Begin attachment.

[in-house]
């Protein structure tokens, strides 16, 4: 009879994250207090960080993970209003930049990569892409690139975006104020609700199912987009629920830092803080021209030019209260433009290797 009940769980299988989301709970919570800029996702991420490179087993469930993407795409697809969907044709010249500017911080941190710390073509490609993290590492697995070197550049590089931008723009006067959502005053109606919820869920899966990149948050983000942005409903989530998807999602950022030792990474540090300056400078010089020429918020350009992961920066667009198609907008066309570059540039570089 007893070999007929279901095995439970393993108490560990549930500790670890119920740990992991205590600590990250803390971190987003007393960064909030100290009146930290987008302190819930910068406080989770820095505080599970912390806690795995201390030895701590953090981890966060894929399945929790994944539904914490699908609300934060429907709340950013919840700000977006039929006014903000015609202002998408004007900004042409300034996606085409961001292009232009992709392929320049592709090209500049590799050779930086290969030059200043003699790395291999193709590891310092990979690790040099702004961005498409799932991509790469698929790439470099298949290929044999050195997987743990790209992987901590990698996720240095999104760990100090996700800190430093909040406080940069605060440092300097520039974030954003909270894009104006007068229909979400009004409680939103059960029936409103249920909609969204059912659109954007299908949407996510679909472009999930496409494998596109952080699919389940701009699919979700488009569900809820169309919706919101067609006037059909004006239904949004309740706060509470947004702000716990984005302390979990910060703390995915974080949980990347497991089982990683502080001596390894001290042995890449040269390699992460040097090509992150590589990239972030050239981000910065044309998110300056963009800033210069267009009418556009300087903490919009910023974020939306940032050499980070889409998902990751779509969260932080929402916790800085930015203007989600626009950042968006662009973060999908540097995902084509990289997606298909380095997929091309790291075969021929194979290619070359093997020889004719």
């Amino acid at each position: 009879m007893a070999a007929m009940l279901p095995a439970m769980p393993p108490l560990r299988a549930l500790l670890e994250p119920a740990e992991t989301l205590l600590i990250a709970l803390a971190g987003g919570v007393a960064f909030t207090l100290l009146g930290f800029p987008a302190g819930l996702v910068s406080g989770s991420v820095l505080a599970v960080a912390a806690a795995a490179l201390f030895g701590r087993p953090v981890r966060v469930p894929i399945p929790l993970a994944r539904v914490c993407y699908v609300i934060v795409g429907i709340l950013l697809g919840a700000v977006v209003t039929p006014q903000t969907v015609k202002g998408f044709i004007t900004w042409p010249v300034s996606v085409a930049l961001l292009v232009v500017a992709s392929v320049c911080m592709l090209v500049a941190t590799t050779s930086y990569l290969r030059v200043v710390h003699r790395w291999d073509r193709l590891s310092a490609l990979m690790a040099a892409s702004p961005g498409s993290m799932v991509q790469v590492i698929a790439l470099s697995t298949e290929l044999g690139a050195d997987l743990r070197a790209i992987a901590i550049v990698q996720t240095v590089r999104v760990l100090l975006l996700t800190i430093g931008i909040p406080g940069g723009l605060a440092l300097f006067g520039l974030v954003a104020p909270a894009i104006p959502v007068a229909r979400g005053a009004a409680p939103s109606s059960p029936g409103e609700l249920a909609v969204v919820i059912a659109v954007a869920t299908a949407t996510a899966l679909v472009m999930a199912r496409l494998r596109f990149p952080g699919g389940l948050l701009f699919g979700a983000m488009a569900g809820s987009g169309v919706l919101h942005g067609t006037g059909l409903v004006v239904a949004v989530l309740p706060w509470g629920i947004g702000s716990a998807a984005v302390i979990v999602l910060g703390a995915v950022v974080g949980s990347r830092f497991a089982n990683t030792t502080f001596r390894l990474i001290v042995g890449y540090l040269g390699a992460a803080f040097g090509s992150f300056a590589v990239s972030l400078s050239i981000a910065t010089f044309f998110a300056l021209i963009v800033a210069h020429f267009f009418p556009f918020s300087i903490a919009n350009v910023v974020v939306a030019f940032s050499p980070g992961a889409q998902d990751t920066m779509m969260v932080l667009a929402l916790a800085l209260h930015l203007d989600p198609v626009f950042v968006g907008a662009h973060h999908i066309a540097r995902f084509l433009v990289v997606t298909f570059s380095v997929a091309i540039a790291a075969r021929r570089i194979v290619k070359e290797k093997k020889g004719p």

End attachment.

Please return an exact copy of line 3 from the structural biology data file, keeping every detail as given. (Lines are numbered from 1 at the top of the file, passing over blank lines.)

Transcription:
């Amino acid at each position: 009879m007893a070999a007929m009940l279901p095995a439970m769980p393993p108490l560990r299988a549930l500790l670890e994250p119920a740990e992991t989301l205590l600590i990250a709970l803390a971190g987003g919570v007393a960064f909030t207090l100290l009146g930290f800029p987008a302190g819930l996702v910068s406080g989770s991420v820095l505080a599970v960080a912390a806690a795995a490179l201390f030895g701590r087993p953090v981890r966060v469930p894929i399945p929790l993970a994944r539904v914490c993407y699908v609300i934060v795409g429907i709340l950013l697809g919840a700000v977006v209003t039929p006014q903000t969907v015609k202002g998408f044709i004007t900004w042409p010249v300034s996606v085409a930049l961001l292009v232009v500017a992709s392929v320049c911080m592709l090209v500049a941190t590799t050779s930086y990569l290969r030059v200043v710390h003699r790395w291999d073509r193709l590891s310092a490609l990979m690790a040099a892409s702004p961005g498409s993290m799932v991509q790469v590492i698929a790439l470099s697995t298949e290929l044999g690139a050195d997987l743990r070197a790209i992987a901590i550049v990698q996720t240095v590089r999104v760990l100090l975006l996700t800190i430093g931008i909040p406080g940069g723009l605060a440092l300097f006067g520039l974030v954003a104020p909270a894009i104006p959502v007068a229909r979400g005053a009004a409680p939103s109606s059960p029936g409103e609700l249920a909609v969204v919820i059912a659109v954007a869920t299908a949407t996510a899966l679909v472009m999930a199912r496409l494998r596109f990149p952080g699919g389940l948050l701009f699919g979700a983000m488009a569900g809820s987009g169309v919706l919101h942005g067609t006037g059909l409903v004006v239904a949004v989530l309740p706060w509470g629920i947004g702000s716990a998807a984005v302390i979990v999602l910060g703390a995915v950022v974080g949980s990347r830092f497991a089982n990683t030792t502080f001596r390894l990474i001290v042995g890449y540090l040269g390699a992460a803080f040097g090509s992150f300056a590589v990239s972030l400078s050239i981000a910065t010089f044309f998110a300056l021209i963009v800033a210069h020429f267009f009418p556009f918020s300087i903490a919009n350009v910023v974020v939306a030019f940032s050499p980070g992961a889409q998902d990751t920066m779509m969260v932080l667009a929402l916790a800085l209260h930015l203007d989600p198609v626009f950042v968006g907008a662009h973060h999908i066309a540097r995902f084509l433009v990289v997606t298909f570059s380095v997929a091309i540039a790291a075969r021929r570089i194979v290619k070359e290797k093997k020889g004719p």